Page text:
“No, not quite,” Mr. Jarsdel was standing in the darkness away from the fireplace and from us. He calmly watched us as he proceeded to tell us the story.

Athanasia had fallen in another loop, again locked in a hospital room, this time she wasn’t alone. A man, stood beside her, soothing her. He was an older man in his forties, stout and unappealing, but he was kind and affectionate towards her. His gaze never left hers.

“It is going to be all right,” he says to her lovingly. “I will be here. Everything will be all right. I will be here.”

Athanasia nodded in understanding.

“They will be here soon,” he squeezed her hand. “I will be here… They will take me away first. Don’t be afraid… They won’t hurt me and they won’t hurt you. Only a few of us can speak, they need me… Here they come.”

Athanasia nodded as a group of male Wendigos, dressed as doctors came in, followed by two nurses and five others. They were calm and friendly as it was not in the Wendigos nature to be amiable.

“Here he is,” announced one of the doctors, signaling towards the man that held Athanasia’s hand.

“Come forward, creature,” another doctor directed the man.

The man gave Athanasia one last squeeze of her hand and stepped towards the smiling Wendigos, whom paid no mind to Athanasia as she hid behind a dresser. Athanasia watched as they complemented the man she had been with, As they admired the man she could not help but feel a bit of animosity towards them. They appeared human until you looked into their eyes. The Wendigos bantered with each other as they approved of the man.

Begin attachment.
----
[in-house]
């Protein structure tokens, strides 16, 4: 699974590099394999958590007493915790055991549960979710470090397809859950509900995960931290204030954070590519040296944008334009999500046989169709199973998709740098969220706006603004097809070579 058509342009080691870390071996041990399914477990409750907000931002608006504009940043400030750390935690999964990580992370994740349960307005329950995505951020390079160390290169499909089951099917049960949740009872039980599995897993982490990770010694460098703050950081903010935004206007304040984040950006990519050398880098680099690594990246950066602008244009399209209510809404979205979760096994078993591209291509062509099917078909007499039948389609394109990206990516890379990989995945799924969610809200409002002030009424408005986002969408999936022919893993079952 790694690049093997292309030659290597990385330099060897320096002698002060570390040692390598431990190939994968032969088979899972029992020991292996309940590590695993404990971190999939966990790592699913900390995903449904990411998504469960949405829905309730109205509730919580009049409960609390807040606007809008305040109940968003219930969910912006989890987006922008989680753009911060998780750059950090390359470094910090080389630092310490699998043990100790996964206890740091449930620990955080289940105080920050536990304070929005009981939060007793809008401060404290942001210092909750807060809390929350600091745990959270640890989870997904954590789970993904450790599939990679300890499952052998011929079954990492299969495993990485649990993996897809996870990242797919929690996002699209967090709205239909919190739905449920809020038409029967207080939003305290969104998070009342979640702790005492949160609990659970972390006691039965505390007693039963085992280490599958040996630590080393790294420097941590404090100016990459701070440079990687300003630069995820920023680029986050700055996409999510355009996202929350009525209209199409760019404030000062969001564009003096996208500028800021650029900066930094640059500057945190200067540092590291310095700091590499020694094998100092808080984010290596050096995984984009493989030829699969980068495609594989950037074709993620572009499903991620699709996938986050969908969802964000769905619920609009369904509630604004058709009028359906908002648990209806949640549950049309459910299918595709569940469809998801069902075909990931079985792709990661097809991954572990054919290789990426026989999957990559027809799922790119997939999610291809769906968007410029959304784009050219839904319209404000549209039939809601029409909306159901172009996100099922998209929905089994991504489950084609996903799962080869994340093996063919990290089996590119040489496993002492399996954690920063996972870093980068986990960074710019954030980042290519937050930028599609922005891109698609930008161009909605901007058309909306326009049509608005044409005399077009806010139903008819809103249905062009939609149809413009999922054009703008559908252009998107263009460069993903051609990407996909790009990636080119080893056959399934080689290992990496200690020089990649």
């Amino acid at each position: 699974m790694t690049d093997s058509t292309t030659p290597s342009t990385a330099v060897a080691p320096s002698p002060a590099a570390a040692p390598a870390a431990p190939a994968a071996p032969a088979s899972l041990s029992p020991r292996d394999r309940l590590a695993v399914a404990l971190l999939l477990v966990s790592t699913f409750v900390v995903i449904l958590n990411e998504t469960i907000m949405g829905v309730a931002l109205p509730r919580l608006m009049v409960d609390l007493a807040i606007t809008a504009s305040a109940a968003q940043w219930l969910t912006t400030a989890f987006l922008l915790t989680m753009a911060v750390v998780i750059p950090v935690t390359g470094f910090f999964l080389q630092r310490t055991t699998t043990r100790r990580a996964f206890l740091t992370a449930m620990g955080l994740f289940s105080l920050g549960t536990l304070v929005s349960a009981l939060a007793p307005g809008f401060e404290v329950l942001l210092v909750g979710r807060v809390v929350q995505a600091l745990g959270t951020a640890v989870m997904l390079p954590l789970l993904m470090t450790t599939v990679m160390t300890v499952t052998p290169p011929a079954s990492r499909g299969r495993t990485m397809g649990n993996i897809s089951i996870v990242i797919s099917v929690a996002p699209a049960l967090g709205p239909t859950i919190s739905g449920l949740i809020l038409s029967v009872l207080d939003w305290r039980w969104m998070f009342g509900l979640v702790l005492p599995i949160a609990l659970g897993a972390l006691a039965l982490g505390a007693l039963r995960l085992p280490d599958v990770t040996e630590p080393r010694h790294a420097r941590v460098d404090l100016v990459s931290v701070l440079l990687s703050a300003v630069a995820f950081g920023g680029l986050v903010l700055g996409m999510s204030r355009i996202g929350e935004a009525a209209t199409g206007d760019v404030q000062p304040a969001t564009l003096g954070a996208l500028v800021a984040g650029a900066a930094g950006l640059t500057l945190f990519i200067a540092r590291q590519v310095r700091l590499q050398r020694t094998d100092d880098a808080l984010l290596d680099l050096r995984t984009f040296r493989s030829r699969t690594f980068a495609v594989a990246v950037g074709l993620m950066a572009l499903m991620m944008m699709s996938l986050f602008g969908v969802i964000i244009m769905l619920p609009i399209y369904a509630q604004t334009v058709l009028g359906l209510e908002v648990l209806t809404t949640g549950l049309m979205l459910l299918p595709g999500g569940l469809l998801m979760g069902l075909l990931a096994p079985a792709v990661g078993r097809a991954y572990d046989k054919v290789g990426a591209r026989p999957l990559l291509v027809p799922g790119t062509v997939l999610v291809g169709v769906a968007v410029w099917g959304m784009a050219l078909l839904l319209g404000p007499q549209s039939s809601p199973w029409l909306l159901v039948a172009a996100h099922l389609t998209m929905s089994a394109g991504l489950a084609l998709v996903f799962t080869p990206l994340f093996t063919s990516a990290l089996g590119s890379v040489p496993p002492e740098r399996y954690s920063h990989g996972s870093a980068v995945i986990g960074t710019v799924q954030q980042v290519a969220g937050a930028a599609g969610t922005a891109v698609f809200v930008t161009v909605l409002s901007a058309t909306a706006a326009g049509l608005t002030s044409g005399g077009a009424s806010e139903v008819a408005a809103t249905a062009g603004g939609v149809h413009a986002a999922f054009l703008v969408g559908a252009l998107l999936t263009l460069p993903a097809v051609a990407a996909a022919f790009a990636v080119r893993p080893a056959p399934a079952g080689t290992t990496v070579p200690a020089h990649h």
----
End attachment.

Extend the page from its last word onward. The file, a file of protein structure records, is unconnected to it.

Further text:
“Harold will be very pleased,” said one of the visitors. “Harold should be here soon. He wanted to see for himself.”

“We haven’t had a creature that spoke in a long time,” said a doctor. “It would be a pity to see him go.”

“Harold has been looking for one a long time,” said the visitor. “Here he is.”

“Hello, everyone,” a neatly dressed middle age Wendigo greeted the group as he came in.

Someone pushed the man forward.

“He will do nicely,” Harold eyed the man up and down.

“The creature comes with a pair,” said a doctor.

“A pair!” Harold exclaimed.

The doctor pointed to where Athanasia hid. She shirked further into the corner when Harold stepped forward to take a gander at her. He had a pleasant manner about him and smiled at her, though, Athanasia still distrusted the Wendigo.

“That’ll do,” Harold was pleased.

“It’s the creature’s wife so he proclaims,” said the doctor. “We can’t separate the pair as one will not be right without the other. We will send him first and then she follows.”

“That will be fine,” said Harold. “I have been searching for a domestic for sometime, especially one that understands me.”

“Yes, yes,” the doctor agreed, “most of these creatures are simple brutes who have lost the capability to speak, let alone speak our English tongue.”

“Some even find it hard to understand us,” laughed one of the doctors.

The others laughed along. They chatted a bit, still in good spirits they all left, taking the man with them. Athanasia was left alone, fearing for her future and the man they called her husband.